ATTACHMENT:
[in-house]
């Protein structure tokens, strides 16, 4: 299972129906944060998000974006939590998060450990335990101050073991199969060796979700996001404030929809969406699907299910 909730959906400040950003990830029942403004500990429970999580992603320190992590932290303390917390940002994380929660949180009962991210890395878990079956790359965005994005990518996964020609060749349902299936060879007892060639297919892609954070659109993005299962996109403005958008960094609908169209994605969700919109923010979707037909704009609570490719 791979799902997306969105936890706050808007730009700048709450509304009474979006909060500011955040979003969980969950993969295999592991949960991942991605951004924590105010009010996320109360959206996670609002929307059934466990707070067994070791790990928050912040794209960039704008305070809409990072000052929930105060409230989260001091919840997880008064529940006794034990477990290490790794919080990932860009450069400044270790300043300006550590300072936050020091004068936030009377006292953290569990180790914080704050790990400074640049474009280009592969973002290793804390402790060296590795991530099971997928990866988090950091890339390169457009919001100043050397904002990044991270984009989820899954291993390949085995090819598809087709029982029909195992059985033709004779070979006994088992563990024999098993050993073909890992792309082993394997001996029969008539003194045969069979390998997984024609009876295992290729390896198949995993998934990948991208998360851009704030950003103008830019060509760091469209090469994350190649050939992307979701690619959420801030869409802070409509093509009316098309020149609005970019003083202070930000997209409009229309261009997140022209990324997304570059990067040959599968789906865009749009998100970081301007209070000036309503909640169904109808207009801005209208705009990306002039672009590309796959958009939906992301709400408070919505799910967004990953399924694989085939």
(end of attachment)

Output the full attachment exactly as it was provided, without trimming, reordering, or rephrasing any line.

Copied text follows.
[in-house]
């Protein structure tokens, strides 16, 4: 299972129906944060998000974006939590998060450990335990101050073991199969060796979700996001404030929809969406699907299910 909730959906400040950003990830029942403004500990429970999580992603320190992590932290303390917390940002994380929660949180009962991210890395878990079956790359965005994005990518996964020609060749349902299936060879007892060639297919892609954070659109993005299962996109403005958008960094609908169209994605969700919109923010979707037909704009609570490719 791979799902997306969105936890706050808007730009700048709450509304009474979006909060500011955040979003969980969950993969295999592991949960991942991605951004924590105010009010996320109360959206996670609002929307059934466990707070067994070791790990928050912040794209960039704008305070809409990072000052929930105060409230989260001091919840997880008064529940006794034990477990290490790794919080990932860009450069400044270790300043300006550590300072936050020091004068936030009377006292953290569990180790914080704050790990400074640049474009280009592969973002290793804390402790060296590795991530099971997928990866988090950091890339390169457009919001100043050397904002990044991270984009989820899954291993390949085995090819598809087709029982029909195992059985033709004779070979006994088992563990024999098993050993073909890992792309082993394997001996029969008539003194045969069979390998997984024609009876295992290729390896198949995993998934990948991208998360851009704030950003103008830019060509760091469209090469994350190649050939992307979701690619959420801030869409802070409509093509009316098309020149609005970019003083202070930000997209409009229309261009997140022209990324997304570059990067040959599968789906865009749009998100970081301007209070000036309503909640169904109808207009801005209208705009990306002039672009590309796959958009939906992301709400408070919505799910967004990953399924694989085939």